Make no mistake, this Batman is big. Pro-wrestling, WWF, Xtreeme Fighting big. Masses of muscle beneath the old leotard and not an ounce of fat to be seen. He’s also mean and broody and you’d better believe he don’t take no nonsense from no one. His sheer size fits in perfectly with the dark undertone of threat that suffuses the whole game. And it’s a sense of threat that extends throughout all elements of the game.

The Dark Knight wanders aimlessly through the corridors of my old primary school looking for crims. Note, I probably kicked off some of those tiles. Sorry.

The visual design matches all of this and is fantastic. It’s dark and vicious and unclean. The interiors have that depressing distressed institutional feel to them, eerily reminiscent of my late victorian primary school and the sort of hospitals where patients are left in corridors to die. They feel spooky, creepy and old, perfectly in keeping with Arkham’s own story. Out in the open it’s equally dark and inhospitable. The sense of place you get is outstanding, it’s clear, this is not a nice place to be. It feels unique and the characters have a three dimensionality to them that I’ve not seen before in a game.

The gameplay more than lives up to the setting – it’s a good bit of stealth, some kick ass fighting, a lot of mazey moving about, a little bit of basic detecting, with enough open ended exploration and reward searching to make each section feel different each time you play. And while I would have liked a bit more of the open ended exploration, this is being really nitpicky. It takes a good half-day to rush through and there’s still a whole load of stuff I hadn’t got around to.

Woof! Batman lays into one of the many crims under the Joker's influence.

All the controls are intelligent – it’s not just a case of button mashing, although that will take you a certain distance. It’s easy and intuitive to move around, while the sneaking and fighting are just the right balance of ease and sophistication. And moments when you come into a room with multiple guards can be dealt with in a variety of ways, usually involving some kind of tactics for separating the opponents and the taking them down individually using stealth rather than simply having a great big fistfight out in the open. The moment you find yourself having to take out seven hardcore crims armed with machine guns without taking a single shot makes for a genuinely tense experience.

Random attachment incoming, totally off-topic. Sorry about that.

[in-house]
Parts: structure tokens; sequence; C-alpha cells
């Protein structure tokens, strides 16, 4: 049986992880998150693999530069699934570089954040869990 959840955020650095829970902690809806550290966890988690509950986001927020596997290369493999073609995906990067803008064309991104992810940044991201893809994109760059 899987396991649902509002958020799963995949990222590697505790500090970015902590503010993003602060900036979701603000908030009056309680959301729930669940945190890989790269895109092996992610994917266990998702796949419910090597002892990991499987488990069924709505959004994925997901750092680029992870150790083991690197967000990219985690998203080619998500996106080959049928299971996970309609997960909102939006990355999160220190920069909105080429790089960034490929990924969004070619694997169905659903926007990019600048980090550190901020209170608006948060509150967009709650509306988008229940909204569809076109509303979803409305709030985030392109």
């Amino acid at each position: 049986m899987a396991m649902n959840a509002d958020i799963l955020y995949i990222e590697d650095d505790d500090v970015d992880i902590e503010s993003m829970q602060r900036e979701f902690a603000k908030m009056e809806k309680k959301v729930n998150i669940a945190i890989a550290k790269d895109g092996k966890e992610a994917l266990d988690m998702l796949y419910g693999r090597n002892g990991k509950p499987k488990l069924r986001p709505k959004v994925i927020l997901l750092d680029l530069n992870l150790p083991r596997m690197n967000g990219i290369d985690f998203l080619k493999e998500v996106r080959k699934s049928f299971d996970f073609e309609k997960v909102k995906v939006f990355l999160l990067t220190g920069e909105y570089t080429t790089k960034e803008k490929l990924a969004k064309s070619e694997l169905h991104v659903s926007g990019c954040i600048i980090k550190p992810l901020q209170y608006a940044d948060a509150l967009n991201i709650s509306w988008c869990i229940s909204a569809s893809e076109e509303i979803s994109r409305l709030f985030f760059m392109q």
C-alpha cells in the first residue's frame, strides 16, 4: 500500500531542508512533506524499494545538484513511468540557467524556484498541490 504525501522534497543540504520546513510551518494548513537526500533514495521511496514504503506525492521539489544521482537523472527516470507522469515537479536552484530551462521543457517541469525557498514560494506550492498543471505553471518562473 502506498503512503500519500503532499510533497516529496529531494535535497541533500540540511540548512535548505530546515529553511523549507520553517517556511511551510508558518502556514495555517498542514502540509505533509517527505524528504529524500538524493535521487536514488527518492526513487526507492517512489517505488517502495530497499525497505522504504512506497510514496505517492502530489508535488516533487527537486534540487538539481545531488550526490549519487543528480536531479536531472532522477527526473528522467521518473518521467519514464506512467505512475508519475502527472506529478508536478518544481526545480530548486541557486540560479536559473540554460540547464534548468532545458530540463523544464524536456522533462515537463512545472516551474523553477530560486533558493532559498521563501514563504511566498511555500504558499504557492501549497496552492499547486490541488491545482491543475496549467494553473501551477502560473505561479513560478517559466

And there’s a wide variation in game styles within the game, as the third person stealth fighting style gives way to a 3d platforming mode every now and then. Anywhere else this would be a jarring clash of styles, but here even this is woven seamlessly into the storyline, being those moments when Batman is under the influence of Scarecrow’s fear toxin.

The gameplay falls on just the right amount of challenging, there were the inevitable moments of frustration, and after a while I could have done without the taunting cutscene loading thing after each death, but the challenge was never so great I felt it was unfair or gamestopping. However, occasionally you need to actually die to be given the hint you need as to how to actually defeat your enemies, which is kind of irritating.

If it has a flaw (and we’re being super picky here) it’s that the bigger boss battles, Bane, Poison Ivy and the Joker, along with pretty much the whole Killer Croc episode, become very linear and set piecey. There’s one way to defeat them and that’s it and it’s sometimes a tiny bit monkey see monkey do button clicking to onscreen prompts. The final Joker scene especially.

Other than that it’s sins of omission. I ended up wanting more. More levels, more of Batman’s archetypal enemies as I’m not big on Bane and Poison Ivy is a bit limp. I wish the island on which Arkham is built was bigger with more areas to explore, more baddies and more rewards to discover. Which is exactly what the upcoming Arkham City, due out this year, threatens to do. Sweet.

Review

ProsCons
Fantastic gameplay, Great storyline, Hugely atmosphericBoss battles a little predictable
Rating
90%